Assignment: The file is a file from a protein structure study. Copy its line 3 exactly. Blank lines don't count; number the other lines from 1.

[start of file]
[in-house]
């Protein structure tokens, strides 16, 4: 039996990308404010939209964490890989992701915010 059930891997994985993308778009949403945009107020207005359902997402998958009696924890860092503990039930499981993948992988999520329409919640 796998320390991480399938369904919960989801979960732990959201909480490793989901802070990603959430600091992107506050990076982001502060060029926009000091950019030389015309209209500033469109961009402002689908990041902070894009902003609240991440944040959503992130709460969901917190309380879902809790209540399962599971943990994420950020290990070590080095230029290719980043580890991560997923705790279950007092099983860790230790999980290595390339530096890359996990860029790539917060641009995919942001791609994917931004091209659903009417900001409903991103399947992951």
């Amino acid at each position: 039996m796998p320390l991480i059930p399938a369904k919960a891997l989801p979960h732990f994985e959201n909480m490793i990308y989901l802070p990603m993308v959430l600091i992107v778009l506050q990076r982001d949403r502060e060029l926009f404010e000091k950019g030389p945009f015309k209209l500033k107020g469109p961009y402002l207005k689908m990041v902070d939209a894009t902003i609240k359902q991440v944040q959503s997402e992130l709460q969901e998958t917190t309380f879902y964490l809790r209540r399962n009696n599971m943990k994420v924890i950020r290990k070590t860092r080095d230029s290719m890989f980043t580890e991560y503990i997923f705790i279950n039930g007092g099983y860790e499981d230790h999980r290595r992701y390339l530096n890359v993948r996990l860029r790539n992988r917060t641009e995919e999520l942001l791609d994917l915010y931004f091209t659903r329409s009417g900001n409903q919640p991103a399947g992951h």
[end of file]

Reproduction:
């Amino acid at each position: 039996m796998p320390l991480i059930p399938a369904k919960a891997l989801p979960h732990f994985e959201n909480m490793i990308y989901l802070p990603m993308v959430l600091i992107v778009l506050q990076r982001d949403r502060e060029l926009f404010e000091k950019g030389p945009f015309k209209l500033k107020g469109p961009y402002l207005k689908m990041v902070d939209a894009t902003i609240k359902q991440v944040q959503s997402e992130l709460q969901e998958t917190t309380f879902y964490l809790r209540r399962n009696n599971m943990k994420v924890i950020r290990k070590t860092r080095d230029s290719m890989f980043t580890e991560y503990i997923f705790i279950n039930g007092g099983y860790e499981d230790h999980r290595r992701y390339l530096n890359v993948r996990l860029r790539n992988r917060t641009e995919e999520l942001l791609d994917l915010y931004f091209t659903r329409s009417g900001n409903q919640p991103a399947g992951h």